Authored by Hannah Williams-Inman
As teachers, we’ve probably all had moments where students were just maybe a little too honest with us. Maybe it’s our “course evaluation” survey, and the teenagers see it as an opportunity to air their grievances, or maybe it’s when we found out that Sally’s “mommy said a no-no word,” and straight from Sally’s mouth, no less! Sometimes, I long for the day that the adolescent filter (if we can even call it that) falls into place, and they realize that they don’t have to share everything that pops into their head. But sometimes, I find myself wishing I could peek into their brains, just for a second.
As a middle school teacher, I am aware that students, particularly in the 7th and 8th grades, are maybe living the hardest years of their lives. Everything is changing, everything is weird, they’re always hungry, and nothing seems to be easy. I’m aware of this on our best days, when we make inside jokes and giggle together, and on our worst days, when they give me the “lights on, nobody’s home,” stare as I ask why they haven’t turned in any of their assignments. Particularly now, it seems that students are retreating into themselves, and are having a hard time communicating with people not through a screen – in fact, some would actually prefer if they could TEXT their way out of having a real conversation with an adult! Some of them think even an EMAIL is too much!
This may seem wild to you, but for me, as a 27 year-old baby-adult, I kind of get it… I’m not exactly jumping at the chance to make a phone call and schedule an appointment, honestly. All of this got me to thinking; what would the students tell us if they didn’t have this fear of conversation, fear of confrontation, and fear that they may somehow suffer for sharing their thoughts? What do they wish we knew?
Now, obviously, these are teenagers. I’m going to share their messages within the context that we sometimes need to filter this stuff out. They can be emotional, stressed, and say things they don’t mean (which we totally can’t relate to, as adults), so bearing that in mind, I asked a few lucky kiddos, “What do you wish you could tell your teachers?”
To start us off strong, in an absolutely BRUTAL response from an upper schooler, this student wishes we knew that we aren’t as funny as we think we are. I beg to differ.
A few middle school students wished that we understood that they have more going on at home than we may know about. I think their teachers wish they had this inside info, too! One of the students actually gave the example, “Well, I didn’t do my homework, because my dog died.” Oof! I got to have a nice chat with this group, and shared that there are things we don’t know because we can’t read their minds… we wondered what it would look like for them to actually go to their teachers with things like this, openly, rather than hope that their teachers somehow discover it. It was a nice picture.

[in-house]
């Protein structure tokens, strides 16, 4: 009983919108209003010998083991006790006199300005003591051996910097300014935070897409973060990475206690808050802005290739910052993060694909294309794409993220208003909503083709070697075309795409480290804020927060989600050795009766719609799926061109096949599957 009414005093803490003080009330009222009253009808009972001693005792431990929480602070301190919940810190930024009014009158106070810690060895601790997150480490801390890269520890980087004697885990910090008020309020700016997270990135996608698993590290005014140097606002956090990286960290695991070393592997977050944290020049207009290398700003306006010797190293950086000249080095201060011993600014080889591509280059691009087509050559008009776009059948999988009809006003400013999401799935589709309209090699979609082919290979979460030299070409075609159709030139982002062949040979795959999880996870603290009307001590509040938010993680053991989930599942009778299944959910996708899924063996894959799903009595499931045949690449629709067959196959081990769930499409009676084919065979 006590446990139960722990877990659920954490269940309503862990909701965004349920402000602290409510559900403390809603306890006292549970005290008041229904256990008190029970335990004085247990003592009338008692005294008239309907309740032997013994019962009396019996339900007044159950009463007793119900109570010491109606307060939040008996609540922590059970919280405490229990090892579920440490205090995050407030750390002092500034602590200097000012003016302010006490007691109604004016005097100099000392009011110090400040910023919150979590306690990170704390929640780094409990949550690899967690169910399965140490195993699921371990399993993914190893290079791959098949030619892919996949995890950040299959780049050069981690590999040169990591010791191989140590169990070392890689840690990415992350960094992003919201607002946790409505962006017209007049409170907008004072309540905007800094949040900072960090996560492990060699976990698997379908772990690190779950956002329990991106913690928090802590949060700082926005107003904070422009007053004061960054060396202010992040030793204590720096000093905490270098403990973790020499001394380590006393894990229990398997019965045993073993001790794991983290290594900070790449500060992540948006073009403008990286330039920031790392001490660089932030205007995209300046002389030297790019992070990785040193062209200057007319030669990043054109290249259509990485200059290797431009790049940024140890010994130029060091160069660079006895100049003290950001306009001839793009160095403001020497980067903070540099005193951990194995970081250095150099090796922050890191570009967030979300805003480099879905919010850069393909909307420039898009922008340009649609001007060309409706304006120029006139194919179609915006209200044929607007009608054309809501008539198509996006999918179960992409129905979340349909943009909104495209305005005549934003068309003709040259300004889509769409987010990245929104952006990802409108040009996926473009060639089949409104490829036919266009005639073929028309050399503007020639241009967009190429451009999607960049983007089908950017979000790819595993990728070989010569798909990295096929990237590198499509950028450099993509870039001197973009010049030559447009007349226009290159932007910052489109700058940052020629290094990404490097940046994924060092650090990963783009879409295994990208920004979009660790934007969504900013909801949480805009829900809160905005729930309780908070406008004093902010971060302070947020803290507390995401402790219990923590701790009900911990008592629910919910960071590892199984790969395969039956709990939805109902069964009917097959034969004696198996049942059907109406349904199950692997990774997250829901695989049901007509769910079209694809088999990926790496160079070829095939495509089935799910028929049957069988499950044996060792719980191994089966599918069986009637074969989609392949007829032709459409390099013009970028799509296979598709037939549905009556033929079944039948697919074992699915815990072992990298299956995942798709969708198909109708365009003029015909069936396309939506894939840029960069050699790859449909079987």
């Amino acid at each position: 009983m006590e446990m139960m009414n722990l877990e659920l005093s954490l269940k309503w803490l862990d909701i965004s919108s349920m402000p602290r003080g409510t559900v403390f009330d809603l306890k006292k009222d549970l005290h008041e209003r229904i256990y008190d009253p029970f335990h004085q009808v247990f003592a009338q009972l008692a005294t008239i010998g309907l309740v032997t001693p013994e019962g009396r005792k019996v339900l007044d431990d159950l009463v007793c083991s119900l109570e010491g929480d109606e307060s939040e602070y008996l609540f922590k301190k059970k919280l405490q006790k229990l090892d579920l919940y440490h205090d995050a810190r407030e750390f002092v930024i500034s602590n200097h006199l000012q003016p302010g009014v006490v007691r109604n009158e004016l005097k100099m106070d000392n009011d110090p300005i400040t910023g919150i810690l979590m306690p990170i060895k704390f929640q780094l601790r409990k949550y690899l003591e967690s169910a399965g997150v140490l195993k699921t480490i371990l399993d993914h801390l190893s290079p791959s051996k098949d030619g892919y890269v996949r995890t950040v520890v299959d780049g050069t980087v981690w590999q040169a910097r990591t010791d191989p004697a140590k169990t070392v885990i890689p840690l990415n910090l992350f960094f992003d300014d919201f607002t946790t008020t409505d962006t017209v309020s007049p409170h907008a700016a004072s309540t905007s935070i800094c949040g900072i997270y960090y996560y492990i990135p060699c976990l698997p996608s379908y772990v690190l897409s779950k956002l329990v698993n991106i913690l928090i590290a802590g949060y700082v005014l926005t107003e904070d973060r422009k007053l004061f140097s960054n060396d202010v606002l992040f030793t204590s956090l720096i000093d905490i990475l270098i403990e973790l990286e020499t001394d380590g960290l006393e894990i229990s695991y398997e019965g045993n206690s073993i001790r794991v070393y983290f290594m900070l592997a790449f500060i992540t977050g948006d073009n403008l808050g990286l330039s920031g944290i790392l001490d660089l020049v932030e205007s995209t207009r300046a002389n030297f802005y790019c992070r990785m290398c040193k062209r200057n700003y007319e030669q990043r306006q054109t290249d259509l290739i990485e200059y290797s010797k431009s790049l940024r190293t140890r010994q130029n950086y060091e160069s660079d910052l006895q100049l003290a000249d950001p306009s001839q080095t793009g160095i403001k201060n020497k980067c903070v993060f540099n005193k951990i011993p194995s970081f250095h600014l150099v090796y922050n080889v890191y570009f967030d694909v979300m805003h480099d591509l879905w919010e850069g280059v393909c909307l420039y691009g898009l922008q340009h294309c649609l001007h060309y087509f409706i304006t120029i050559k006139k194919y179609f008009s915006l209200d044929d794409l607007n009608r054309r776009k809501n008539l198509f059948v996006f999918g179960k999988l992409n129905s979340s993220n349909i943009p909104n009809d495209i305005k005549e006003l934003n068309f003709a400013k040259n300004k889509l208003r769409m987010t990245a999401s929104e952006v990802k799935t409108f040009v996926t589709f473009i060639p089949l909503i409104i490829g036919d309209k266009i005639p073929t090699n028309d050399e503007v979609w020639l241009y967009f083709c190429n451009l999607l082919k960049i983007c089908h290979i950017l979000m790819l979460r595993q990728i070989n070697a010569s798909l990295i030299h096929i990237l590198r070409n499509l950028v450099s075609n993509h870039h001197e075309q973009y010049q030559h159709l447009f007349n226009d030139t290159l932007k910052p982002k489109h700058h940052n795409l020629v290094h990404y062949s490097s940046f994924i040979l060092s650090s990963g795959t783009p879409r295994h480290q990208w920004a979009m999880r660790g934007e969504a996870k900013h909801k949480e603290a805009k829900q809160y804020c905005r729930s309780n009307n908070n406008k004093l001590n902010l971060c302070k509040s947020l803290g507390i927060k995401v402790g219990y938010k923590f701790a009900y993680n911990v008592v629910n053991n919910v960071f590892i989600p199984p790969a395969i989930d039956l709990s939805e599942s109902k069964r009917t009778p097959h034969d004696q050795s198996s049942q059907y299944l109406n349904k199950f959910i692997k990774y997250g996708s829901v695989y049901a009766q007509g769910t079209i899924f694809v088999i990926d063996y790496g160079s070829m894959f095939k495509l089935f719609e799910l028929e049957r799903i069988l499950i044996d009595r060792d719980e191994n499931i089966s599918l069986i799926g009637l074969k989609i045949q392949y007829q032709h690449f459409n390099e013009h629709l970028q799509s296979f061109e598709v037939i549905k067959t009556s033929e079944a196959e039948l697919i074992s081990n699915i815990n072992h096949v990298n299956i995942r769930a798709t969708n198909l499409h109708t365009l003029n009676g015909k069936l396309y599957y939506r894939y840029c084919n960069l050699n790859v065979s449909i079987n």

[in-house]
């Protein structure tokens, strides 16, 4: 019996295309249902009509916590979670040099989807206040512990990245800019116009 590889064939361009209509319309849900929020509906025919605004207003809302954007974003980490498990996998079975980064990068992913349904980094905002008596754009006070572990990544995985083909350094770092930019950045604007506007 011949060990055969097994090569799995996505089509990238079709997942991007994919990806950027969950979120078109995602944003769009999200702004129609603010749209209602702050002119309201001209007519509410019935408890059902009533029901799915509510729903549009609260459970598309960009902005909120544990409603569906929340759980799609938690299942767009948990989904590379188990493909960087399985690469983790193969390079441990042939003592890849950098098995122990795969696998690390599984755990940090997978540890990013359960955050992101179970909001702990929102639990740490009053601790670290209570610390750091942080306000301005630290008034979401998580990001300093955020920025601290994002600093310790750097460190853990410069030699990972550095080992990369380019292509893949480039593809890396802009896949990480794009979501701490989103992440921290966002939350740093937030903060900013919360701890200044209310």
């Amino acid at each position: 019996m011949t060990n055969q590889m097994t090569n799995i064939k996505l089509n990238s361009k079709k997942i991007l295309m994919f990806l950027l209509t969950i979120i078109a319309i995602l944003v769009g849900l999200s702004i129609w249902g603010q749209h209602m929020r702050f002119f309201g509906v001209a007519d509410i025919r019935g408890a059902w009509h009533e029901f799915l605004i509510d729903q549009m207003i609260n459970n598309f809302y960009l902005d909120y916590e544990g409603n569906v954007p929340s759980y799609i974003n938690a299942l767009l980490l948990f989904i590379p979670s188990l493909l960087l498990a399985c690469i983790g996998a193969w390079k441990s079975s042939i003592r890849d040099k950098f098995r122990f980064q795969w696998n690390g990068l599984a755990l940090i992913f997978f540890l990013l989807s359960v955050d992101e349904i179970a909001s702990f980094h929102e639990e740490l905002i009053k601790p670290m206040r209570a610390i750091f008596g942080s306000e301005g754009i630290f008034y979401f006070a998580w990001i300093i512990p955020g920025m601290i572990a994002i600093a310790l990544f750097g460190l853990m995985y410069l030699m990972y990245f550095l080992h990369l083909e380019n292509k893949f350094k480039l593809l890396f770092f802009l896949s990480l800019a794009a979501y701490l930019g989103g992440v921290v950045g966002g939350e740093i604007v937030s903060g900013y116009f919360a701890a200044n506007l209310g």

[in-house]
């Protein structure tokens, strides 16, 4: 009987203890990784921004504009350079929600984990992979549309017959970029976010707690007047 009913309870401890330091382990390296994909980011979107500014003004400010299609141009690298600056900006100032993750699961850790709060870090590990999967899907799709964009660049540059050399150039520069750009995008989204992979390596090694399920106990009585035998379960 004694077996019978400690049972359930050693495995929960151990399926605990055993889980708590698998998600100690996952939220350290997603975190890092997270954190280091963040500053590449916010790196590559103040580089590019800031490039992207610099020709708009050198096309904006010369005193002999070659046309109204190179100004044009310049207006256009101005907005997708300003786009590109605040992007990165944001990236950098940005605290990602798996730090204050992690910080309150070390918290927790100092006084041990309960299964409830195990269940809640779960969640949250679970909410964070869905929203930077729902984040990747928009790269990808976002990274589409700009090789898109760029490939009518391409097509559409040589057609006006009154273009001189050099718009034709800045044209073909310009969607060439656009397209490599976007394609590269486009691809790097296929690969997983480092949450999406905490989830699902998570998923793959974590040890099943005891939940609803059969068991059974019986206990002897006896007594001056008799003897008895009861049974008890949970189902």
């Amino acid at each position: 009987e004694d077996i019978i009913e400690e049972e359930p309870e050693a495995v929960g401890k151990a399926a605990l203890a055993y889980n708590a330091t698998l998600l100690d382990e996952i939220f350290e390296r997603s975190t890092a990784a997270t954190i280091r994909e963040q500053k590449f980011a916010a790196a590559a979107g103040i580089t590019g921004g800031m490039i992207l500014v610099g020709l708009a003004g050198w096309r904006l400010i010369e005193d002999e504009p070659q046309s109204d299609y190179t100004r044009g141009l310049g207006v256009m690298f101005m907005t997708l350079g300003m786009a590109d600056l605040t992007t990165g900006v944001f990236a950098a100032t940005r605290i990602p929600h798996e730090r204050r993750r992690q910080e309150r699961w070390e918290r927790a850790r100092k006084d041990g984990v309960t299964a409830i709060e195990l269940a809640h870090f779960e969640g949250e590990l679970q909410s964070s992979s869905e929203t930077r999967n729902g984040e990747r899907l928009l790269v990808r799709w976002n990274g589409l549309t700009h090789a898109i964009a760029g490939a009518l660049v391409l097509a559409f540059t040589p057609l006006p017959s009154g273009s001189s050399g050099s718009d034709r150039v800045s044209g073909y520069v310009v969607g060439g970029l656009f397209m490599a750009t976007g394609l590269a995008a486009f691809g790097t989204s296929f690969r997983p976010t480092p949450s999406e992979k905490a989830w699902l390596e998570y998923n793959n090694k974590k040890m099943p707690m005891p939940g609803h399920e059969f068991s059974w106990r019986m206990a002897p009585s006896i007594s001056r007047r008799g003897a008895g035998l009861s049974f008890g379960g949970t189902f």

Finally, another student wanted us to understand that each of our classes isn’t their only class. They feel like they’re juggling so many plates, and that they are still figuring out how to keep them all spinning. They wanted to share that, although each of their classes is uniquely important, there’s more than one important class on their course load. To me, this sounds like a classic thing to hear from any student who could maybe stand to improve their organizational skills (this student in particular is highly organized and high achieving, so there’s that). Rather than discount it entirely, I found myself trying to consider their perspective, and feel some compassion toward this teenager doing their best. Of course, ultimately they need to turn in their work and study for their tests, and that’s not going to change, but is there room for us to acknowledge just how much we ask of them?
For me, the kids are the best part of this job! Getting to hear things like this is helpful to me as I form relationships with them, and I hope it’s the same for you. Hopefully, as I share these things through the filter of my brain, this column can help us all to learn something new about our students, and maybe, in my conversations with the kids themselves, I can try to (possibly? sometimes? if I’m lucky?) encourage them to be better students in the long run… but we’ll see how all of that goes.
I wonder what we’ll learn next time… if only you knew.